and top-down processing—when exclusion is related to agentic conditions [14]. While the processes are separate, both are active during different types of social exclusion, demonstrating that both communal and agentic values play key roles in our experiences of social exclusion and acceptance [14]. Tying this back to fashion in subcultures, the pleasure of being accepted by a group of people with similar values and style reflects community-driven values, while the pleasure of feeling unique when compared to other subcultures and the mainstream coincides with agentic values.

Of course, when dealing with social categorization, it is often the case that we overgeneralize and stereotype the people we come across. When you pass a person on the street, not only do you label their fashion style, but you also characterize them based on the stereotypes surrounding their appearance. While it may seem harmless to jump to trivial conclusions about a person you pass by and will probably never see again, these oversimplified assumptions can lead to prejudices, the negative feelings we have about a group of people based on stereotypes [15].

Despite our brains being wired to make these stereotypes, we can still recognize that subcultures are not entirely homogeneous and regulate the prejudices we have; in fact, the interaction between the dorsal anterior cingulate cortex (dACC) and lateral prefrontal cortex (lateral PFC) seems to be responsible for this type of regulation [15]. The dACC works to detect our biases while the lateral PFC works to control our responses to subdue the biases [15]. Being mindful of our stereotyping and biases and working toward regulating them can allow us to appreciate fashion for what it is, without negatively judging people based on what subculture their clothes reflect.


Neuroaesthetics

Taking a step back from the influence that our social environment has on the fashion trends and styles we enjoy, let’s look at how we come to find certain fashion trends pleasing to begin with. Think about your favorite fashionable item. Why is it your favorite? Is it flattering on your body? Does it spark a nice memory? There are many reasons why we may find an item aesthetically pleasing, and the emerging field of neuroaesthetics aims to uncover more and more of the biological bases that contribute to an aesthetic experience [16]. Our general reward circuitry is immediately activated when we gaze at an appealing object, demonstrating that great pleasure can arise just from looking at clothing and accessories that we think are tasteful [17]. The reason fashion trends catch on may be attributed to the fact that they have qualities that, despite people’s individualized perceptions of beauty, many people collectively find pleasing to look at [17]. So, a person may be encouraged to partake in fashion trends because they may feel social acceptance from wearing something that is popular or because the item’s aesthetics bring them joy.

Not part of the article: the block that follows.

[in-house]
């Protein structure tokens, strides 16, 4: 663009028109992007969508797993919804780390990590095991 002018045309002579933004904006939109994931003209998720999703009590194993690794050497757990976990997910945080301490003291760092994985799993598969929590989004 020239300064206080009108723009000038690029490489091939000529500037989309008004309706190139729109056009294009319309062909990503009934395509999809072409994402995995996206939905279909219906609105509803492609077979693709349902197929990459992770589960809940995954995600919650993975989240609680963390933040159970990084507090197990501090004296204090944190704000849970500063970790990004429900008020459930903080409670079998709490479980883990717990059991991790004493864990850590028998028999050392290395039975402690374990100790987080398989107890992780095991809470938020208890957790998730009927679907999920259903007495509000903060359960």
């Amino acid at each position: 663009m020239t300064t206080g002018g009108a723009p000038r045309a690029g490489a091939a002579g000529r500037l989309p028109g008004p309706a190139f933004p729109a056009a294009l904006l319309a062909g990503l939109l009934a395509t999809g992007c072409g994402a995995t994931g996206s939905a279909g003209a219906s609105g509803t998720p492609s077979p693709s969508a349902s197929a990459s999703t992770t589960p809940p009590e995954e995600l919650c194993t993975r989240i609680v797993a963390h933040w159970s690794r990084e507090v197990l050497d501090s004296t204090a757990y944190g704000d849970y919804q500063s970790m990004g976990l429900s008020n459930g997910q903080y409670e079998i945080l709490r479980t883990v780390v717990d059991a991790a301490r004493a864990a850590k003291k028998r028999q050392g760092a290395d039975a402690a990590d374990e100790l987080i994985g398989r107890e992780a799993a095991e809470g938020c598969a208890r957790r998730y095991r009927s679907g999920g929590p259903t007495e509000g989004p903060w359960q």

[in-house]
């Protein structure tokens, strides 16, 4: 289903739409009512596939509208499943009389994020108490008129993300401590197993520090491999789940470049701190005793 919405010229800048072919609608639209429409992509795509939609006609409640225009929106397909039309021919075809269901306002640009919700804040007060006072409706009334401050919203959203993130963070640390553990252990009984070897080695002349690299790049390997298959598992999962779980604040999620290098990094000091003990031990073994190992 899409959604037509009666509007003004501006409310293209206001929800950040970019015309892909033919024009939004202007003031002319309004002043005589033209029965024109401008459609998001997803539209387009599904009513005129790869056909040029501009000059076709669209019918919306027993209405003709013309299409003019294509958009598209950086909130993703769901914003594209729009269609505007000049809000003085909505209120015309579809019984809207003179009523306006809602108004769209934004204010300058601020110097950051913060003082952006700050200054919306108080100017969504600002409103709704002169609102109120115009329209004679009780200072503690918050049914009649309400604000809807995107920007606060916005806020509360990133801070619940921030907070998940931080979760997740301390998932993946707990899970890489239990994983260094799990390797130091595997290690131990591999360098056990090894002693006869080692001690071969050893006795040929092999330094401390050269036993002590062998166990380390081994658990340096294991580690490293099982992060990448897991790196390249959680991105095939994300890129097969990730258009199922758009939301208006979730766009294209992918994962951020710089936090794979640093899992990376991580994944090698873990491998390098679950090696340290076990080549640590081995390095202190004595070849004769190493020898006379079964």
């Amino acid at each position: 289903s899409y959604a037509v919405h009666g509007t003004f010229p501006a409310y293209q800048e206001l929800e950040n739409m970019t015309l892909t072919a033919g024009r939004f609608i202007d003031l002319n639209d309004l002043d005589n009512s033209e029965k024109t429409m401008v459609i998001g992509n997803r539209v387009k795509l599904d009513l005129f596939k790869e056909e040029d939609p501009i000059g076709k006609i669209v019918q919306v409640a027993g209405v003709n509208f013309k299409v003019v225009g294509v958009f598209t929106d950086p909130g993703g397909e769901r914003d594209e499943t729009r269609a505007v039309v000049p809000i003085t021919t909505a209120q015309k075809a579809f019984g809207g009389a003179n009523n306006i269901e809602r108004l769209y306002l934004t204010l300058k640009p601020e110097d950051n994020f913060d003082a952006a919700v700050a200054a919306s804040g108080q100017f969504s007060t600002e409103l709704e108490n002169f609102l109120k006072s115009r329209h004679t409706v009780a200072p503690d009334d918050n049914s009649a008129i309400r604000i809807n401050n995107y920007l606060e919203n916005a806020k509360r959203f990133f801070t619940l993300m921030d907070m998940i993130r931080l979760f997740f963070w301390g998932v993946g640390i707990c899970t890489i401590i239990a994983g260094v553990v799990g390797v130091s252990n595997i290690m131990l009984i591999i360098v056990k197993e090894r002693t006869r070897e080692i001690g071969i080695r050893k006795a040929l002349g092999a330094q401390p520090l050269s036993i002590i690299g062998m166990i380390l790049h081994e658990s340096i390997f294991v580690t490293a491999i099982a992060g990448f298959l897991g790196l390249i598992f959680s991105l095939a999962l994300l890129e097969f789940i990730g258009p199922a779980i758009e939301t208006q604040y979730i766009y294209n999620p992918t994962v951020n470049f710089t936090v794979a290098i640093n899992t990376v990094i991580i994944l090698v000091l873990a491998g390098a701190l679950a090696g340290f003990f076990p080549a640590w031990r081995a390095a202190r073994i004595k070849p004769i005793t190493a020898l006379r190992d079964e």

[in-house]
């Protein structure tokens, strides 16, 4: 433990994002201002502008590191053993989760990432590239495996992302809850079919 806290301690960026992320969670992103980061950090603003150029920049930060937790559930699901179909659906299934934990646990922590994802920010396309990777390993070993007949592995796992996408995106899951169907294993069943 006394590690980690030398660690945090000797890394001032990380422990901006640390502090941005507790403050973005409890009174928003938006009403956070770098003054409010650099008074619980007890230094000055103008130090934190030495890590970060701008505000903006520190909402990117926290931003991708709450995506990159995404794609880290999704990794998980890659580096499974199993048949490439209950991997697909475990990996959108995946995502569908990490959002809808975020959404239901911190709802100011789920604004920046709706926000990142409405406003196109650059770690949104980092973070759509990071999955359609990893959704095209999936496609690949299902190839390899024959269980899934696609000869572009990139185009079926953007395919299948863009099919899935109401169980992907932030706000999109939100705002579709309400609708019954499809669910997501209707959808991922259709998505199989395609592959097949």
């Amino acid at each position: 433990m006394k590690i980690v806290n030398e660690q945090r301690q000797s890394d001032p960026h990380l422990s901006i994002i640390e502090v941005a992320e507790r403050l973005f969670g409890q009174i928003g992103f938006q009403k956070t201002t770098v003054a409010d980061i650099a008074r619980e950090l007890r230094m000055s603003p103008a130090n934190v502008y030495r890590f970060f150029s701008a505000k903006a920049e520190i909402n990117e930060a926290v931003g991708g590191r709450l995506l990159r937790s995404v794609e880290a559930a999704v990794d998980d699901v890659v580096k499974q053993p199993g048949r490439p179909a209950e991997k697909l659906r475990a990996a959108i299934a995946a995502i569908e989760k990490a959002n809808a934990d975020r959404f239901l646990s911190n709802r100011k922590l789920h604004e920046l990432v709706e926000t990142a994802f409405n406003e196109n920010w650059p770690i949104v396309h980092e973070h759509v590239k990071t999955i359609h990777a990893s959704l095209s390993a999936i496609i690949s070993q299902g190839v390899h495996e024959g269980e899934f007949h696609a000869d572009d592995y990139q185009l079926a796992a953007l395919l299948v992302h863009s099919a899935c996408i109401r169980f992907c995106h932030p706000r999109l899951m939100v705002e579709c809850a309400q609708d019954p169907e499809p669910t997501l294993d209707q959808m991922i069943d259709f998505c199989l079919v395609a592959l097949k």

Because aesthetic experiences are so specific to each individual—as they activate emotional, sensorimotor, and cognitive mechanisms in various ways––they can explain why some may find a beautiful object to be unpleasurable, despite the majority of others disagreeing [18]. These polarizing opinions on aesthetic value are further explained through what researchers in neuroaesthetics call the aesthetic triad [16]. In the field of neuroaesthetics, studies focus on the interconnected sensory-motor, emotional-valuation, and meaning-knowledge circuits. Imagine you are shopping and come across a belt covered in silver rhinestones. The first step in deciding if you like it is to take in its physical properties, activating the sensory-motor brain regions, mainly the occipital lobes, fusiform gyrus, and medial temporal lobe—having to do with vision, vision processing, and spatial and episodic memory, respectively. So, you look at the belt in awe, processing how shiny and intricate it is, and become excited because you realize it would look amazing with the pair of jeans you bought last week. These feelings of awe and excitement are caused by the activation of the emotional-valuation system, consisting of the orbitofrontal and medial frontal cortex, ventral striatum, anterior cingulate, and insula. Despite being the circuit that is the least understood, the final part of the aesthetic triad, the meaning-knowledge circuit, plays a large role in our aesthetic experiences and consumer habits [16]. Perhaps, despite thinking the belt is stunning and practical, looking at the price tag prompts you to place it back on the shelf and walk out of the store with nothing. Of course, there is also the scenario where you reason that the high price speaks to the quality of the belt and you run to the register to purchase it. As shown by those two vastly different outcomes, aesthetic experiences often do not place the same amount of importance on each system for a given situation. The amount of variation within the aesthetic experiences of an individual gives us some perspective as to why there is so much variation across different people.